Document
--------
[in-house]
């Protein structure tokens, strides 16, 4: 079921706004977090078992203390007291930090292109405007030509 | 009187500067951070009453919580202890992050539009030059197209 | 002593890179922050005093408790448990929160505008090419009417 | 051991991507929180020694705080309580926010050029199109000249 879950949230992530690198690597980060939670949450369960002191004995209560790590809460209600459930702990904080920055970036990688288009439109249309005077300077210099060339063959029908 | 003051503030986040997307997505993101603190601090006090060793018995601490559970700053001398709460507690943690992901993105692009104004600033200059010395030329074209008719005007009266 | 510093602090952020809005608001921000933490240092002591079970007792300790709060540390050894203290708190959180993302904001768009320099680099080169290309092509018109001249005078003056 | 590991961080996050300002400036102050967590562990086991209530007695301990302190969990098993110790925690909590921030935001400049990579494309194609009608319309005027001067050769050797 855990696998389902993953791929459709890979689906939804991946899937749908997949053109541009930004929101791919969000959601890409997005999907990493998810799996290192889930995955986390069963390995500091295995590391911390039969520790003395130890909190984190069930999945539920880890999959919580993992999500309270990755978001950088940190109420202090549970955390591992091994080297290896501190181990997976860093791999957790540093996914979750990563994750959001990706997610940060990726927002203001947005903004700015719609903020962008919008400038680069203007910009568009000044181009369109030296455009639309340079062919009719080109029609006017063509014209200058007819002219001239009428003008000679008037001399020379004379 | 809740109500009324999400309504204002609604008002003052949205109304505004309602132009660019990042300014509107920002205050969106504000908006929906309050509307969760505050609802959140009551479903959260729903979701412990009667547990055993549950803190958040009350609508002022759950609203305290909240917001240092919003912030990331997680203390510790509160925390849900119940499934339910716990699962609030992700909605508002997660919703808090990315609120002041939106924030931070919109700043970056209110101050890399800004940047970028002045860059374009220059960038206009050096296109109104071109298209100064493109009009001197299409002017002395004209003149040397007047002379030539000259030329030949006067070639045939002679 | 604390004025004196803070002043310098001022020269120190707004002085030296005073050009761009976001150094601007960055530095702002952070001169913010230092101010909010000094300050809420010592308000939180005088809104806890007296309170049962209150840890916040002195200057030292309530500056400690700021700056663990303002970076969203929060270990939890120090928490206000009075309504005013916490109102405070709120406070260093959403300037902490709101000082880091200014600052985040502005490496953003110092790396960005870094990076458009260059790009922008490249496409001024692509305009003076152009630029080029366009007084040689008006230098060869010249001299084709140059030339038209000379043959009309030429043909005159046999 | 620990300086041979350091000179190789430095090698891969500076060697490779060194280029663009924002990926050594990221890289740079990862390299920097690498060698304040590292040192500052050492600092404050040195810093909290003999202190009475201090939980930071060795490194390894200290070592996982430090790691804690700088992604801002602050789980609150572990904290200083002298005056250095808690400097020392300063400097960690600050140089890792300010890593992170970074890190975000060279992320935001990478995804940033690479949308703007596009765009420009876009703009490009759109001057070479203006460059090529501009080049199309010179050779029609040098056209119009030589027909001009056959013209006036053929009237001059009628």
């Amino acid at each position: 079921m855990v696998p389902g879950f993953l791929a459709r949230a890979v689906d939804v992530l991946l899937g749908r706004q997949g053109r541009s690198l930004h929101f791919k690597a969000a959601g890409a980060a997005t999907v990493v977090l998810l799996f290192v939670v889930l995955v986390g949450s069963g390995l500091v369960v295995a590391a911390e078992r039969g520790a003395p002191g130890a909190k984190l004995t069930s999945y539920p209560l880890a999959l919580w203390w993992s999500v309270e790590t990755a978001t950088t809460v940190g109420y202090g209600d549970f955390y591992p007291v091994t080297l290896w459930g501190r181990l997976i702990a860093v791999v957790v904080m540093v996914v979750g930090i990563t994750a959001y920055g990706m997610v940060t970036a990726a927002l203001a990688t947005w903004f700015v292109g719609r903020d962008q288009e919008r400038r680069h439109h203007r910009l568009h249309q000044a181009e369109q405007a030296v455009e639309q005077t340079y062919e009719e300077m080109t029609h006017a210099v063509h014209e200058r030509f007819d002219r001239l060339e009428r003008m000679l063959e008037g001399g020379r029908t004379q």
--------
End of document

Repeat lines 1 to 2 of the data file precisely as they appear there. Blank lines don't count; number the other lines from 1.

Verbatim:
[in-house]
């Protein structure tokens, strides 16, 4: 079921706004977090078992203390007291930090292109405007030509 | 009187500067951070009453919580202890992050539009030059197209 | 002593890179922050005093408790448990929160505008090419009417 | 051991991507929180020694705080309580926010050029199109000249 879950949230992530690198690597980060939670949450369960002191004995209560790590809460209600459930702990904080920055970036990688288009439109249309005077300077210099060339063959029908 | 003051503030986040997307997505993101603190601090006090060793018995601490559970700053001398709460507690943690992901993105692009104004600033200059010395030329074209008719005007009266 | 510093602090952020809005608001921000933490240092002591079970007792300790709060540390050894203290708190959180993302904001768009320099680099080169290309092509018109001249005078003056 | 590991961080996050300002400036102050967590562990086991209530007695301990302190969990098993110790925690909590921030935001400049990579494309194609009608319309005027001067050769050797 855990696998389902993953791929459709890979689906939804991946899937749908997949053109541009930004929101791919969000959601890409997005999907990493998810799996290192889930995955986390069963390995500091295995590391911390039969520790003395130890909190984190069930999945539920880890999959919580993992999500309270990755978001950088940190109420202090549970955390591992091994080297290896501190181990997976860093791999957790540093996914979750990563994750959001990706997610940060990726927002203001947005903004700015719609903020962008919008400038680069203007910009568009000044181009369109030296455009639309340079062919009719080109029609006017063509014209200058007819002219001239009428003008000679008037001399020379004379 | 809740109500009324999400309504204002609604008002003052949205109304505004309602132009660019990042300014509107920002205050969106504000908006929906309050509307969760505050609802959140009551479903959260729903979701412990009667547990055993549950803190958040009350609508002022759950609203305290909240917001240092919003912030990331997680203390510790509160925390849900119940499934339910716990699962609030992700909605508002997660919703808090990315609120002041939106924030931070919109700043970056209110101050890399800004940047970028002045860059374009220059960038206009050096296109109104071109298209100064493109009009001197299409002017002395004209003149040397007047002379030539000259030329030949006067070639045939002679 | 604390004025004196803070002043310098001022020269120190707004002085030296005073050009761009976001150094601007960055530095702002952070001169913010230092101010909010000094300050809420010592308000939180005088809104806890007296309170049962209150840890916040002195200057030292309530500056400690700021700056663990303002970076969203929060270990939890120090928490206000009075309504005013916490109102405070709120406070260093959403300037902490709101000082880091200014600052985040502005490496953003110092790396960005870094990076458009260059790009922008490249496409001024692509305009003076152009630029080029366009007084040689008006230098060869010249001299084709140059030339038209000379043959009309030429043909005159046999 | 620990300086041979350091000179190789430095090698891969500076060697490779060194280029663009924002990926050594990221890289740079990862390299920097690498060698304040590292040192500052050492600092404050040195810093909290003999202190009475201090939980930071060795490194390894200290070592996982430090790691804690700088992604801002602050789980609150572990904290200083002298005056250095808690400097020392300063400097960690600050140089890792300010890593992170970074890190975000060279992320935001990478995804940033690479949308703007596009765009420009876009703009490009759109001057070479203006460059090529501009080049199309010179050779029609040098056209119009030589027909001009056959013209006036053929009237001059009628």